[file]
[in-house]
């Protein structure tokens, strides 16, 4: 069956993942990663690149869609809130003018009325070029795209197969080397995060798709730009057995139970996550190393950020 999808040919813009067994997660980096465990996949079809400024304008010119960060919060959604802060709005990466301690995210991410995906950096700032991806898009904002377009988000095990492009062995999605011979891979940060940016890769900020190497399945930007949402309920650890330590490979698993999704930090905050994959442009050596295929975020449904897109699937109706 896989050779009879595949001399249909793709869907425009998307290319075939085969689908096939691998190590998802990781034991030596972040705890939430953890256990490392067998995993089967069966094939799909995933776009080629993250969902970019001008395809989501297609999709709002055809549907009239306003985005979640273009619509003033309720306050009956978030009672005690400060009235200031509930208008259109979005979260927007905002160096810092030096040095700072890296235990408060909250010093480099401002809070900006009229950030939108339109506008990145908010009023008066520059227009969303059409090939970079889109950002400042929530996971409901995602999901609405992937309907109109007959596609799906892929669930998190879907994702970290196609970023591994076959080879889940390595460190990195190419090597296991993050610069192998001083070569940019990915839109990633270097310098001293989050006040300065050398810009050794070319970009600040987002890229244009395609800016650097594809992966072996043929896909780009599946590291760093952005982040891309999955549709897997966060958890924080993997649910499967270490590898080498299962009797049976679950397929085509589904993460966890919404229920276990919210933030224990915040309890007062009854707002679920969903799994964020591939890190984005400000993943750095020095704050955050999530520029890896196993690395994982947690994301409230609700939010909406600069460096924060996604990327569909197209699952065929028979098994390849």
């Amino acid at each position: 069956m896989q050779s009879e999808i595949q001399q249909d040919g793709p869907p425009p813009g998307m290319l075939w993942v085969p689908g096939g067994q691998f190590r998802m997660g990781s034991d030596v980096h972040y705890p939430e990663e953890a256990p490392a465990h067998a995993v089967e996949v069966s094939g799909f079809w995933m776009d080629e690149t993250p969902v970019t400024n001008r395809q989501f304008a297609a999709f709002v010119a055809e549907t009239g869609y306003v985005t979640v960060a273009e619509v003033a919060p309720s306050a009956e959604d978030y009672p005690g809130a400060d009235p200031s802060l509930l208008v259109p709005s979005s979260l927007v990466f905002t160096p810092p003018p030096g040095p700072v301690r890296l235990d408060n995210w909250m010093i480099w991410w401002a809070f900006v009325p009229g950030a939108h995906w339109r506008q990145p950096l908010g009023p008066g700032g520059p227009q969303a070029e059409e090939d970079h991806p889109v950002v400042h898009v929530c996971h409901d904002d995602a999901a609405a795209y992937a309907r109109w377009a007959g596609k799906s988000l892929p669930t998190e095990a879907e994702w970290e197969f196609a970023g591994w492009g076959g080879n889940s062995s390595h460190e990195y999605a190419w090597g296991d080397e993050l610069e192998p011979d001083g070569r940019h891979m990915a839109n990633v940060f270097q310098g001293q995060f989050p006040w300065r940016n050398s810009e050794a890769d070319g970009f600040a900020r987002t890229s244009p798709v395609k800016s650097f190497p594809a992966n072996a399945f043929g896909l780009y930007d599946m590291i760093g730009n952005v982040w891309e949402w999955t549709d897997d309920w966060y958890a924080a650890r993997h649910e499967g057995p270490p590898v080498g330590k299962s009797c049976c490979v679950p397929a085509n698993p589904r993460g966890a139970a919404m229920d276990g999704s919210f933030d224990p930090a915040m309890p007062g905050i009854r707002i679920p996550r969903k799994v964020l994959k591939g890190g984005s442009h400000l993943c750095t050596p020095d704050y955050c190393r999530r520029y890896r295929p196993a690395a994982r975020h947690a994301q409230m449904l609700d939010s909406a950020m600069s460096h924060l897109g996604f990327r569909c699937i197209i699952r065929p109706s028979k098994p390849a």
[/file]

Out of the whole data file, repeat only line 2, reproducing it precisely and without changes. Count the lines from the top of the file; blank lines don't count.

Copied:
């Protein structure tokens, strides 16, 4: 069956993942990663690149869609809130003018009325070029795209197969080397995060798709730009057995139970996550190393950020 999808040919813009067994997660980096465990996949079809400024304008010119960060919060959604802060709005990466301690995210991410995906950096700032991806898009904002377009988000095990492009062995999605011979891979940060940016890769900020190497399945930007949402309920650890330590490979698993999704930090905050994959442009050596295929975020449904897109699937109706 896989050779009879595949001399249909793709869907425009998307290319075939085969689908096939691998190590998802990781034991030596972040705890939430953890256990490392067998995993089967069966094939799909995933776009080629993250969902970019001008395809989501297609999709709002055809549907009239306003985005979640273009619509003033309720306050009956978030009672005690400060009235200031509930208008259109979005979260927007905002160096810092030096040095700072890296235990408060909250010093480099401002809070900006009229950030939108339109506008990145908010009023008066520059227009969303059409090939970079889109950002400042929530996971409901995602999901609405992937309907109109007959596609799906892929669930998190879907994702970290196609970023591994076959080879889940390595460190990195190419090597296991993050610069192998001083070569940019990915839109990633270097310098001293989050006040300065050398810009050794070319970009600040987002890229244009395609800016650097594809992966072996043929896909780009599946590291760093952005982040891309999955549709897997966060958890924080993997649910499967270490590898080498299962009797049976679950397929085509589904993460966890919404229920276990919210933030224990915040309890007062009854707002679920969903799994964020591939890190984005400000993943750095020095704050955050999530520029890896196993690395994982947690994301409230609700939010909406600069460096924060996604990327569909197209699952065929028979098994390849």